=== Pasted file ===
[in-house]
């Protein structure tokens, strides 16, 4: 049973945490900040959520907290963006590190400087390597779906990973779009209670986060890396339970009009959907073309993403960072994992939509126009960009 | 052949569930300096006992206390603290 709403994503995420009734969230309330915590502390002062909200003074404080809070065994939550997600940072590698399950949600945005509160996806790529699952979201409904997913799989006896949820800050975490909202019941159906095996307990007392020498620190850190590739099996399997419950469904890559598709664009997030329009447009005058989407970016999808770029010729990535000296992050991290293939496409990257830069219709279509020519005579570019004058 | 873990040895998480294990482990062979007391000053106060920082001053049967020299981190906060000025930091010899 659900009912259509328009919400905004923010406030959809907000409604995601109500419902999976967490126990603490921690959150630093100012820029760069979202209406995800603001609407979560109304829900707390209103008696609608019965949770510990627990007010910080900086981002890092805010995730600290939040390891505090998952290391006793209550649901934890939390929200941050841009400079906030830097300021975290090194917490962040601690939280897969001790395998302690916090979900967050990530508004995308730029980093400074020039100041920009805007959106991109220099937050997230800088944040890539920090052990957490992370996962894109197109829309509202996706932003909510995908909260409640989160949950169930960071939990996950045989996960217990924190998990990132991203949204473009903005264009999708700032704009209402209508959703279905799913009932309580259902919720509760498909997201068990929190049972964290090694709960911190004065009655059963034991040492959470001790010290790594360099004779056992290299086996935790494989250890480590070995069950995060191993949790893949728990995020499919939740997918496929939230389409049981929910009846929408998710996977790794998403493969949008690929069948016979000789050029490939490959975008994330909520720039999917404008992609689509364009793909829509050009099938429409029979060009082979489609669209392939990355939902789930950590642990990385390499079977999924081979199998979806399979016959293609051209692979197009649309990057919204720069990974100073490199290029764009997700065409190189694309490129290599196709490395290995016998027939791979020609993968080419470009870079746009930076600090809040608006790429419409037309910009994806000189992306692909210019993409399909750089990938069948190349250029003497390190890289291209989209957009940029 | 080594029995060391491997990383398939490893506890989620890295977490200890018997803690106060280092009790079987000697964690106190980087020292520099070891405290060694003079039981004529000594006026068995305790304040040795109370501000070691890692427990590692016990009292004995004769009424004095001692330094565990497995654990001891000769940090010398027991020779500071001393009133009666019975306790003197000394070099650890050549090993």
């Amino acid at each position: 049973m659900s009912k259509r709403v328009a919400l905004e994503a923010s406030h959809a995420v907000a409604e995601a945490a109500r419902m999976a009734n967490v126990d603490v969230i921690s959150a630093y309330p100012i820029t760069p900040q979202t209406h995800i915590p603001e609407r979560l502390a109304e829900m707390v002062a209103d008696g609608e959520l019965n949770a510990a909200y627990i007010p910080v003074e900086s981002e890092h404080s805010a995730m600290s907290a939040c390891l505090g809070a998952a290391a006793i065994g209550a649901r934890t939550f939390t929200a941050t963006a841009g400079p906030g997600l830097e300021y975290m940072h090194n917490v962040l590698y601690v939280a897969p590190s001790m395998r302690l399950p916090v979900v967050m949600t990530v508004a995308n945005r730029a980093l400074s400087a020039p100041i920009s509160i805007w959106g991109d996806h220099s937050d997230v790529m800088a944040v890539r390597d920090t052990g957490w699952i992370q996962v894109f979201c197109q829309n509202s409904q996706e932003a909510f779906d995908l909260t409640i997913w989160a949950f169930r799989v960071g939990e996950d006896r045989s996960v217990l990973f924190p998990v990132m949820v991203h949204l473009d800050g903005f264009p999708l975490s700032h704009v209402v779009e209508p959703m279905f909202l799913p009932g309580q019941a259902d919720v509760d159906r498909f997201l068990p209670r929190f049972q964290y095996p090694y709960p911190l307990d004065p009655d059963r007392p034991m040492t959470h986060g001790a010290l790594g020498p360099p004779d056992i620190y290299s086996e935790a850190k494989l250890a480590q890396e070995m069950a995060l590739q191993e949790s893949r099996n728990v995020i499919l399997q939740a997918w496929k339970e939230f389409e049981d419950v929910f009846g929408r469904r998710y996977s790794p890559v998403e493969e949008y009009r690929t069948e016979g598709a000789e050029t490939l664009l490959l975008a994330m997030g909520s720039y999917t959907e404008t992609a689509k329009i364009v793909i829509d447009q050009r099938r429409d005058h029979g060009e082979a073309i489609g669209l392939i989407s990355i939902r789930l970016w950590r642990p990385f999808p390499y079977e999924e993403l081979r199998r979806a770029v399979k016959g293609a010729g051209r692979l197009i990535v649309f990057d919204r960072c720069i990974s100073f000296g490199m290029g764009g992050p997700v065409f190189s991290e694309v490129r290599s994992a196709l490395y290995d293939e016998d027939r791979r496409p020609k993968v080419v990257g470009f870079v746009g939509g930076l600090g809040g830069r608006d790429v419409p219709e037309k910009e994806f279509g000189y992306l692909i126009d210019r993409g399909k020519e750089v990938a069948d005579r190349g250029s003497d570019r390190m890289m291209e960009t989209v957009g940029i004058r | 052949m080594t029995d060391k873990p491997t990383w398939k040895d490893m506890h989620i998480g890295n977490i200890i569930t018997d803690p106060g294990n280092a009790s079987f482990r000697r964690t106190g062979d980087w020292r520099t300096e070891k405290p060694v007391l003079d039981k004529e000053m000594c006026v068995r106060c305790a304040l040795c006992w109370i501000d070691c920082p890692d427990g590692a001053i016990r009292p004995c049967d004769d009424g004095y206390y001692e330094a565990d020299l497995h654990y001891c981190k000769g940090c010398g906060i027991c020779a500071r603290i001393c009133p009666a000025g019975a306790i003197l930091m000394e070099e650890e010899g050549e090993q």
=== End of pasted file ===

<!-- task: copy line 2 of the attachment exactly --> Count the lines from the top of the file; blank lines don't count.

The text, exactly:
């Protein structure tokens, strides 16, 4: 049973945490900040959520907290963006590190400087390597779906990973779009209670986060890396339970009009959907073309993403960072994992939509126009960009 | 052949569930300096006992206390603290 709403994503995420009734969230309330915590502390002062909200003074404080809070065994939550997600940072590698399950949600945005509160996806790529699952979201409904997913799989006896949820800050975490909202019941159906095996307990007392020498620190850190590739099996399997419950469904890559598709664009997030329009447009005058989407970016999808770029010729990535000296992050991290293939496409990257830069219709279509020519005579570019004058 | 873990040895998480294990482990062979007391000053106060920082001053049967020299981190906060000025930091010899 659900009912259509328009919400905004923010406030959809907000409604995601109500419902999976967490126990603490921690959150630093100012820029760069979202209406995800603001609407979560109304829900707390209103008696609608019965949770510990627990007010910080900086981002890092805010995730600290939040390891505090998952290391006793209550649901934890939390929200941050841009400079906030830097300021975290090194917490962040601690939280897969001790395998302690916090979900967050990530508004995308730029980093400074020039100041920009805007959106991109220099937050997230800088944040890539920090052990957490992370996962894109197109829309509202996706932003909510995908909260409640989160949950169930960071939990996950045989996960217990924190998990990132991203949204473009903005264009999708700032704009209402209508959703279905799913009932309580259902919720509760498909997201068990929190049972964290090694709960911190004065009655059963034991040492959470001790010290790594360099004779056992290299086996935790494989250890480590070995069950995060191993949790893949728990995020499919939740997918496929939230389409049981929910009846929408998710996977790794998403493969949008690929069948016979000789050029490939490959975008994330909520720039999917404008992609689509364009793909829509050009099938429409029979060009082979489609669209392939990355939902789930950590642990990385390499079977999924081979199998979806399979016959293609051209692979197009649309990057919204720069990974100073490199290029764009997700065409190189694309490129290599196709490395290995016998027939791979020609993968080419470009870079746009930076600090809040608006790429419409037309910009994806000189992306692909210019993409399909750089990938069948190349250029003497390190890289291209989209957009940029 | 080594029995060391491997990383398939490893506890989620890295977490200890018997803690106060280092009790079987000697964690106190980087020292520099070891405290060694003079039981004529000594006026068995305790304040040795109370501000070691890692427990590692016990009292004995004769009424004095001692330094565990497995654990001891000769940090010398027991020779500071001393009133009666019975306790003197000394070099650890050549090993």